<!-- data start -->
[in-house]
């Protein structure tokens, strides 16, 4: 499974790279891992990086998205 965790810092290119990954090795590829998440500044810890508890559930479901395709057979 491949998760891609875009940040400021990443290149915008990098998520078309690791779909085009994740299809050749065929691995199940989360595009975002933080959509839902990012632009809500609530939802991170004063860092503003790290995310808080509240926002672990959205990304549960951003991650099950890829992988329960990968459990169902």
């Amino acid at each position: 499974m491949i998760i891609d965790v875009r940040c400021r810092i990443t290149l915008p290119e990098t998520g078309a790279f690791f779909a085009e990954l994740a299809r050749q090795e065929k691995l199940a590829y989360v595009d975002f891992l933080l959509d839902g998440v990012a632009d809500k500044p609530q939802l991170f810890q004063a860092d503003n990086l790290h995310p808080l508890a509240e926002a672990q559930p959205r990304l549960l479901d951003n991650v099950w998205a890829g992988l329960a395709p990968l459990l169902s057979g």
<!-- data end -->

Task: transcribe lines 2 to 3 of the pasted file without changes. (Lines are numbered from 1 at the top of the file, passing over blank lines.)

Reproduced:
């Protein structure tokens, strides 16, 4: 499974790279891992990086998205 965790810092290119990954090795590829998440500044810890508890559930479901395709057979 491949998760891609875009940040400021990443290149915008990098998520078309690791779909085009994740299809050749065929691995199940989360595009975002933080959509839902990012632009809500609530939802991170004063860092503003790290995310808080509240926002672990959205990304549960951003991650099950890829992988329960990968459990169902």
């Amino acid at each position: 499974m491949i998760i891609d965790v875009r940040c400021r810092i990443t290149l915008p290119e990098t998520g078309a790279f690791f779909a085009e990954l994740a299809r050749q090795e065929k691995l199940a590829y989360v595009d975002f891992l933080l959509d839902g998440v990012a632009d809500k500044p609530q939802l991170f810890q004063a860092d503003n990086l790290h995310p808080l508890a509240e926002a672990q559930p959205r990304l549960l479901d951003n991650v099950w998205a890829g992988l329960a395709p990968l459990l169902s057979g």